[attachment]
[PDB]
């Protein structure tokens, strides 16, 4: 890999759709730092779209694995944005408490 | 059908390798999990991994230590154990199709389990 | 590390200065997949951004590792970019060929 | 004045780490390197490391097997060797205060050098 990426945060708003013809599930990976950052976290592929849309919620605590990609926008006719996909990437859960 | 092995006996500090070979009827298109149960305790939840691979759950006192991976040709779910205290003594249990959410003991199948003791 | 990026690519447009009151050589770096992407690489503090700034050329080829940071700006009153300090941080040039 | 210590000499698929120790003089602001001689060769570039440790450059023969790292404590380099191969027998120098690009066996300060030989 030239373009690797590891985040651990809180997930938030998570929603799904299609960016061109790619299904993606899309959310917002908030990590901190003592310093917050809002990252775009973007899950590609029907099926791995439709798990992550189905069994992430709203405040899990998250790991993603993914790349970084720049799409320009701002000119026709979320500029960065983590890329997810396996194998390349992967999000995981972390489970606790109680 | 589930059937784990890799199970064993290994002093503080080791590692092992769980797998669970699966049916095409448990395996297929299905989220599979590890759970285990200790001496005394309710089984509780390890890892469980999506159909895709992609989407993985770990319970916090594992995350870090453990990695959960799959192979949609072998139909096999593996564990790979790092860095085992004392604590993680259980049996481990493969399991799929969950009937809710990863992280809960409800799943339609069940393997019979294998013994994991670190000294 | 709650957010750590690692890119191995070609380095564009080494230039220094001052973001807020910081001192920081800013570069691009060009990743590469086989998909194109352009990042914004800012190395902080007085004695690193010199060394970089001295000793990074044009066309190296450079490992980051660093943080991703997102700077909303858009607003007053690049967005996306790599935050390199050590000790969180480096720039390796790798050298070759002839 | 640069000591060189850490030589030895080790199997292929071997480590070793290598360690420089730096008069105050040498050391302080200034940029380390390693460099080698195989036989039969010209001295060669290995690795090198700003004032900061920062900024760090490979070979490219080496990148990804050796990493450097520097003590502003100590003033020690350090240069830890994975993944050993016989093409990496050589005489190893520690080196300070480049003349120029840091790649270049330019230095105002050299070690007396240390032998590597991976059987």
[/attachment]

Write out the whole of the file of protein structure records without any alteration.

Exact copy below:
[PDB]
């Protein structure tokens, strides 16, 4: 890999759709730092779209694995944005408490 | 059908390798999990991994230590154990199709389990 | 590390200065997949951004590792970019060929 | 004045780490390197490391097997060797205060050098 990426945060708003013809599930990976950052976290592929849309919620605590990609926008006719996909990437859960 | 092995006996500090070979009827298109149960305790939840691979759950006192991976040709779910205290003594249990959410003991199948003791 | 990026690519447009009151050589770096992407690489503090700034050329080829940071700006009153300090941080040039 | 210590000499698929120790003089602001001689060769570039440790450059023969790292404590380099191969027998120098690009066996300060030989 030239373009690797590891985040651990809180997930938030998570929603799904299609960016061109790619299904993606899309959310917002908030990590901190003592310093917050809002990252775009973007899950590609029907099926791995439709798990992550189905069994992430709203405040899990998250790991993603993914790349970084720049799409320009701002000119026709979320500029960065983590890329997810396996194998390349992967999000995981972390489970606790109680 | 589930059937784990890799199970064993290994002093503080080791590692092992769980797998669970699966049916095409448990395996297929299905989220599979590890759970285990200790001496005394309710089984509780390890890892469980999506159909895709992609989407993985770990319970916090594992995350870090453990990695959960799959192979949609072998139909096999593996564990790979790092860095085992004392604590993680259980049996481990493969399991799929969950009937809710990863992280809960409800799943339609069940393997019979294998013994994991670190000294 | 709650957010750590690692890119191995070609380095564009080494230039220094001052973001807020910081001192920081800013570069691009060009990743590469086989998909194109352009990042914004800012190395902080007085004695690193010199060394970089001295000793990074044009066309190296450079490992980051660093943080991703997102700077909303858009607003007053690049967005996306790599935050390199050590000790969180480096720039390796790798050298070759002839 | 640069000591060189850490030589030895080790199997292929071997480590070793290598360690420089730096008069105050040498050391302080200034940029380390390693460099080698195989036989039969010209001295060669290995690795090198700003004032900061920062900024760090490979070979490219080496990148990804050796990493450097520097003590502003100590003033020690350090240069830890994975993944050993016989093409990496050589005489190893520690080196300070480049003349120029840091790649270049330019230095105002050299070690007396240390032998590597991976059987």